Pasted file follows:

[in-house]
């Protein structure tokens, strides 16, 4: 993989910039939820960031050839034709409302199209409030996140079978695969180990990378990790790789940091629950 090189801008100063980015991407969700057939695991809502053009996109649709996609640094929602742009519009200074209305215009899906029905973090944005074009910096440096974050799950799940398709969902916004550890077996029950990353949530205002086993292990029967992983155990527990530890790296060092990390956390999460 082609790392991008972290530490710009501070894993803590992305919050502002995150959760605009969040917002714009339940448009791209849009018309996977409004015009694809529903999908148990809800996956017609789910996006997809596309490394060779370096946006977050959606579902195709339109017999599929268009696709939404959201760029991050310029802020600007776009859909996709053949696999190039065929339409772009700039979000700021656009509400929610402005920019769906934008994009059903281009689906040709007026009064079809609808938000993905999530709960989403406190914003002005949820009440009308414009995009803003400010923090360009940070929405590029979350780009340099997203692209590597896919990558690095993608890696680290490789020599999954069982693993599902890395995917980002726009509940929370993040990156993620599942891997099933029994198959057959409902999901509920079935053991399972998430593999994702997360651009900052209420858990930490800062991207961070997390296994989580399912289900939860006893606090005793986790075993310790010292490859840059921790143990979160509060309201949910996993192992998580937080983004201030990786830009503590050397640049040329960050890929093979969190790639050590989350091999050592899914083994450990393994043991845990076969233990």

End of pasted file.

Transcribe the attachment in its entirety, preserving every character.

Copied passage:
[in-house]
């Protein structure tokens, strides 16, 4: 993989910039939820960031050839034709409302199209409030996140079978695969180990990378990790790789940091629950 090189801008100063980015991407969700057939695991809502053009996109649709996609640094929602742009519009200074209305215009899906029905973090944005074009910096440096974050799950799940398709969902916004550890077996029950990353949530205002086993292990029967992983155990527990530890790296060092990390956390999460 082609790392991008972290530490710009501070894993803590992305919050502002995150959760605009969040917002714009339940448009791209849009018309996977409004015009694809529903999908148990809800996956017609789910996006997809596309490394060779370096946006977050959606579902195709339109017999599929268009696709939404959201760029991050310029802020600007776009859909996709053949696999190039065929339409772009700039979000700021656009509400929610402005920019769906934008994009059903281009689906040709007026009064079809609808938000993905999530709960989403406190914003002005949820009440009308414009995009803003400010923090360009940070929405590029979350780009340099997203692209590597896919990558690095993608890696680290490789020599999954069982693993599902890395995917980002726009509940929370993040990156993620599942891997099933029994198959057959409902999901509920079935053991399972998430593999994702997360651009900052209420858990930490800062991207961070997390296994989580399912289900939860006893606090005793986790075993310790010292490859840059921790143990979160509060309201949910996993192992998580937080983004201030990786830009503590050397640049040329960050890929093979969190790639050590989350091999050592899914083994450990393994043991845990076969233990």